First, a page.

April 27 1926, the night of the murders, the gangster friends of William H McSwiggin called at the home of Anthony, the father.  The household included four daughters and son William H.  Similar calls must have been made when the friends were children.  Instead of being invited to come out and play, this time the invitation was to participate in a card game in Berwyn.  There are alternative accounts as to who called at the house, who drove the car and who was picked up as the car proceeded to Cicero.  Not all the details are essential.   We know who died and who survived.  Jim Doherty drove the car that took the party to the Pony Inn in Cicero.  The Cadillac that belonged to Klondike O’Donnell had either struggled to start or had engine trouble.  Doherty drove his own Lincoln.  Four days before the Pony Inn shootings there had been an attack on Pearl Hubrys beauty parlour in Cicero.  The intended victim had been Jim Doherty.  When they left the home of McSwiggin the brothers Myles and Klondike O’Donnell sat in the rear of the car.  It makes sense and helps to assume that somewhere between the home of McSwiggin and the Pony Inn the numbers in the car changed and Klondike O’Donnell returned home and Duffy joined the group. 

Red Duffy, Jim Doherty and McSwiggin were all hit with bullets in the attack.  Duffy took five of the bullets fired.  He crawled into an empty lot and hid behind a tree.  McSwiggin stumbled towards the entrance to the building next to the Pony Inn and collapsed.  Doherty fell flat on the pavement or sidewalk.  A passing motorist stopped and rushed Duffy to the West Suburban Hospital where he died six hours later.  Having left the bar moments after the others and survived, Edward Hanley and Myles O’Donnell dragged the bodies of McSwiggin and Doherty into their car and drove to the home of Klondike O’Donnell.   Because McSwiggin and Doherty were already dead, Klondike decided that the bodies needed to be dumped.  McSwiggin was stripped of any documents that revealed his identity.  The two bodies were found in Berwyn at 10pm.  The blood stained Lincoln car was left in Oak Park.  Inside the discovered car were five fedoras and the spectacles that had belonged to McSwiggin.   The shootings had taken place at 7.44pm which suggests that there had not been a heavy drinking session at the Pony Inn.  The group presumably roamed Cicero for a couple of hours and had drinks in the odd saloon.  Light intermittent showers meant that the visibility that evening was poor.  Either McSwiggin was not recognised or the assassins were uninterested in actual individuals.  A witness, Mrs Bach, saw a car speed away with a ‘telephone receiver poking out of the window’.  Those who believe that Capone was responsible attribute his motives to the need to not only resist the encroachment of the O’Donnells into Cicero but to send a warning to other rival gangs that had similar ambitions.  There are alternative rumours that explain how Capone knew the whereabouts of the O’Donnells.  One claims that the O’Donnells were overheard making plans by Capone ally Willie Heeney.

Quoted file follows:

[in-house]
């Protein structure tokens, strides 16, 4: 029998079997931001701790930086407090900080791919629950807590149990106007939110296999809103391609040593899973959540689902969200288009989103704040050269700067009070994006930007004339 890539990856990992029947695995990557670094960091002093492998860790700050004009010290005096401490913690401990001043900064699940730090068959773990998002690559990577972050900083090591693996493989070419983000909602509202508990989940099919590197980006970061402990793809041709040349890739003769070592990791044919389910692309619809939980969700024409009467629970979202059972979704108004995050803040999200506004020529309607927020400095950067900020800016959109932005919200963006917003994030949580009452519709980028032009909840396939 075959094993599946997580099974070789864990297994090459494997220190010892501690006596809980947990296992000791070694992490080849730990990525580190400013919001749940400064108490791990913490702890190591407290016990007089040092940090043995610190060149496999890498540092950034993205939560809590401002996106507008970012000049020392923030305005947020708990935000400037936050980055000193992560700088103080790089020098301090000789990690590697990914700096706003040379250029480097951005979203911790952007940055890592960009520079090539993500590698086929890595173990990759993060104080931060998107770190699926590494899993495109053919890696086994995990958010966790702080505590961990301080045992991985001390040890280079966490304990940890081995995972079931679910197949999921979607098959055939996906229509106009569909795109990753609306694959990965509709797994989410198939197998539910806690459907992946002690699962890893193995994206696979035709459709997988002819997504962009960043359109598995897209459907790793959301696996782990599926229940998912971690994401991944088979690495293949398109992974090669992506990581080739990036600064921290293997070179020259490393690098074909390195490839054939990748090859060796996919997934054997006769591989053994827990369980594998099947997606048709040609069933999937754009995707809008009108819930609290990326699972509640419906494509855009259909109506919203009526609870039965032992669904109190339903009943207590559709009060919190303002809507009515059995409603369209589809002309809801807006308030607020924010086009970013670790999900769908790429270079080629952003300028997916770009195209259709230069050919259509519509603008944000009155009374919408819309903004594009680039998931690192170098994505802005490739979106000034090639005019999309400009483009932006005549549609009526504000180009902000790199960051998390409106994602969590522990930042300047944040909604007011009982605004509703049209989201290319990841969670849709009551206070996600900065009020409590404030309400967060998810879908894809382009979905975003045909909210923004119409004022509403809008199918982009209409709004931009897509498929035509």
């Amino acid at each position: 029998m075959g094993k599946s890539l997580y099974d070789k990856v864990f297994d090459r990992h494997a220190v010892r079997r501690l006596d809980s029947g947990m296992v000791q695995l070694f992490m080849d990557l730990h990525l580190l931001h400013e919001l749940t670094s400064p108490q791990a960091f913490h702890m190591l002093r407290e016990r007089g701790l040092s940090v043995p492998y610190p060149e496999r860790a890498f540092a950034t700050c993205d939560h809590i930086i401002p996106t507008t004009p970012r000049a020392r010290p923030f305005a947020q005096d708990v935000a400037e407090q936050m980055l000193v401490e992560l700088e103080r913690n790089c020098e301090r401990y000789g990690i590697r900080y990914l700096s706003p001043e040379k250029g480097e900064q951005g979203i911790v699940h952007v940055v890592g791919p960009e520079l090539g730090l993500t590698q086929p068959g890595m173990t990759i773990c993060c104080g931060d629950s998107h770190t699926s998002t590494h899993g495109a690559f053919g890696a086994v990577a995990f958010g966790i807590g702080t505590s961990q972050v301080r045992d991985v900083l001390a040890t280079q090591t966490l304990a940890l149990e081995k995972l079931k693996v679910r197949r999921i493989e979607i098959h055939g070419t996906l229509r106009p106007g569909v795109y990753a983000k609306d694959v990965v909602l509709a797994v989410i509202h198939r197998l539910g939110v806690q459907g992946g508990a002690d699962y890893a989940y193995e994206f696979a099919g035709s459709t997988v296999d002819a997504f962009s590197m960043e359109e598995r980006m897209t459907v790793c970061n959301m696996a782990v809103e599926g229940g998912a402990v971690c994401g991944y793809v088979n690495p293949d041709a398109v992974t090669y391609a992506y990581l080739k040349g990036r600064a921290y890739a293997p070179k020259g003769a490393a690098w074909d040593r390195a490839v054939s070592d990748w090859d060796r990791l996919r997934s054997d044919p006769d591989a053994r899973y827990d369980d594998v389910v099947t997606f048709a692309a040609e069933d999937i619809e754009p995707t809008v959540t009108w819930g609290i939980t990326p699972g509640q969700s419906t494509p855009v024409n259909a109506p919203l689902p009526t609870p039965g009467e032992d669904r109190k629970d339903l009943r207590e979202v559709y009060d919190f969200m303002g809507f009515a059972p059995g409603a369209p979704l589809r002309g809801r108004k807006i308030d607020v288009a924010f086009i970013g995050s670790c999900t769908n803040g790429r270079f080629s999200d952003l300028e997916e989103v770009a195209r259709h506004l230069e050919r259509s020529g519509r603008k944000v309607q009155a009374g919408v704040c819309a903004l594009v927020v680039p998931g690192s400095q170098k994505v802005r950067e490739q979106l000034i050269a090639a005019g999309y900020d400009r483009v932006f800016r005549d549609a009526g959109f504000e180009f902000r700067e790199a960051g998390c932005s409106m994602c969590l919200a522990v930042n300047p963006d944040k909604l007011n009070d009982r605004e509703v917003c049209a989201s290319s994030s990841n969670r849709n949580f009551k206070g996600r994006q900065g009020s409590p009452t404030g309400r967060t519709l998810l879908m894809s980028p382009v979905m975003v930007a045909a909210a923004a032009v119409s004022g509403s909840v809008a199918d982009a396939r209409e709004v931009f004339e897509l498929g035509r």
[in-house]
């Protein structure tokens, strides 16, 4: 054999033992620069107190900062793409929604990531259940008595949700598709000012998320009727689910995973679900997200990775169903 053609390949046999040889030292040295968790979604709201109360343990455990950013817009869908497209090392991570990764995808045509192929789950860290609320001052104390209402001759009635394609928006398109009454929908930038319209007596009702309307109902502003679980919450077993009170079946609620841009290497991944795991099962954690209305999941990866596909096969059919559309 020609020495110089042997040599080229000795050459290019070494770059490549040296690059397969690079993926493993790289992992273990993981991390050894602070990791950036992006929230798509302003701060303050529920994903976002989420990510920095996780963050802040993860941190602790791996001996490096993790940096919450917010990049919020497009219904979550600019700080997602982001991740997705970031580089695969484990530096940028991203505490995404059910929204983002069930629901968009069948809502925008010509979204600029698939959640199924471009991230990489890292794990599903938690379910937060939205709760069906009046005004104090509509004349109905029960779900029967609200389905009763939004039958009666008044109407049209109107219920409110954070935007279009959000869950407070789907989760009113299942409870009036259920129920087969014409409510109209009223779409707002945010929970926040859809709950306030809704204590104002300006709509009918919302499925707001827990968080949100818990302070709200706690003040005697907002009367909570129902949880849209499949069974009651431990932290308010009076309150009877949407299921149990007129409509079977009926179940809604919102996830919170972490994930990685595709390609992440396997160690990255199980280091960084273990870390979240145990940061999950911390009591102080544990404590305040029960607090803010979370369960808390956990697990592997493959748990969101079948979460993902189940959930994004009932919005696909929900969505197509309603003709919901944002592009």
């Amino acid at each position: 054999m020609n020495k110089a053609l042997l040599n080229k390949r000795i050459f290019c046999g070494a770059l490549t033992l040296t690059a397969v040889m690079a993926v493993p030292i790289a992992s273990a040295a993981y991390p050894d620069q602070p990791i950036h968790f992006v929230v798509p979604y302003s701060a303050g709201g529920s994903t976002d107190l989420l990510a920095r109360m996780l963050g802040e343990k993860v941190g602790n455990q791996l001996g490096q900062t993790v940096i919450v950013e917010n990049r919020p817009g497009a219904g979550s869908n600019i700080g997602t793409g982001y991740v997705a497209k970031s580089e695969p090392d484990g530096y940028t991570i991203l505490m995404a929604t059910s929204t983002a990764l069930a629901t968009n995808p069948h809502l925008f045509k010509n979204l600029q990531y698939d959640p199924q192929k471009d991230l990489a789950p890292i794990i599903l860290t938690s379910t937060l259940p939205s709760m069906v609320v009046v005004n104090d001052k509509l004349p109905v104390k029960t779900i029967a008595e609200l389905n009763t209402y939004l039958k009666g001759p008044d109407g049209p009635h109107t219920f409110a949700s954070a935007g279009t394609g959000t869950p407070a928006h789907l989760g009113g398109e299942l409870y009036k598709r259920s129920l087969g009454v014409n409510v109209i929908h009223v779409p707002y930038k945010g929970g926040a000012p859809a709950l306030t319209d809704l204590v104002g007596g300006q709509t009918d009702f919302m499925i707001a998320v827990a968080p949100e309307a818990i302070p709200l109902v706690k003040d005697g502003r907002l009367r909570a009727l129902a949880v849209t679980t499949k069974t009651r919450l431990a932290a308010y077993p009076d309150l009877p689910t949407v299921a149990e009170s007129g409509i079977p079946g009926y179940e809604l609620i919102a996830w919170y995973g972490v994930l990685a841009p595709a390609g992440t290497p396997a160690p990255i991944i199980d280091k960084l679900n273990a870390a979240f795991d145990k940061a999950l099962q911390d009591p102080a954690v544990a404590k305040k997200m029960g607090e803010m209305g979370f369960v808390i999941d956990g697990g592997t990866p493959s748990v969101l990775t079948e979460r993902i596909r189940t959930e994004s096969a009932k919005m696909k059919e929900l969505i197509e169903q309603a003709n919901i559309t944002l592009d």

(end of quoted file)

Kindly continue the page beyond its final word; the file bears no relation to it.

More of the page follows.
Myles and Klondike O’Donnell returned to Chicago on May 27 1926.  They appeared at the investigation by the first of the six juries.   Neither had an explanation for the attack at the Pony Inn.  The deceit continued when they argued that McSwiggin had only been in the car because he was searching for a bulletproof vest that was missing.  McSwiggin had supposedly believed that Jim Dohery either had possession of the missing vest or knew where the vest might be.  Under cross examination their attempt to protect the reputation of an old and childhood friend failed.   McSwiggin was in the car because he wanted to have a few drinks and a game of cards with people he liked.  The final report from the judge, though, insisted that neither McSwiggin and his boss Robert E Crowe were at fault.

The night before Capone returned to Chicago and surrendered to the police he spoke to reporters.  This is some of what he said.  ‘I ain’t no squawker but I’ll tell you what I know about this case.   All I ask is a chance to prove that I had nothing to do with the killing of Billy McSwiggin.  It’s a bad time to say anything, and I’ve been convicted without a hearing of all the crimes in the calendar.  But I’m innocent of everything, and it won’t take long to prove it.   I trust my attorneys to see that I’m treated like a human being and not pushed around by a lot of coppers with axes to grind.’   There was more.  Capone claimed that he was friends with McSwiggin, bore no grudges about the attempt to prosecute Anselmi and Scalise, especially as the attempt had failed, and was good friends with the O’Donnells and Jim Doherty.   As with the O’Donnells, there was a court appearance for Capone but the evidence was thin and he was released after a day.  The police searched the restaurant where Capone had said he was eating when the killings happened.   Someone had claimed that the restaurant had a secret panel in which Capone hid a machine gun.   No secret panel was found.  Indignation and rumours persisted.  Irritated by the attention given to the McSwiggin case and the high mindedness of his accusers, Capone said, ‘I paid McSwiggin.  I paid him a lot and I got what I was paying for.’   Or, as someone said to me after an incident on South Wabash Street when I visited, ‘Welcome to Chicago, in this town the tough play rough.’      

Howard Jackson has had thirteen books published by Red Rattle Books including novels, short stories, travel books and collections of film criticism.  His latest book BORIS JOHNSON PFEFFELS AND PIFFLES is now available here.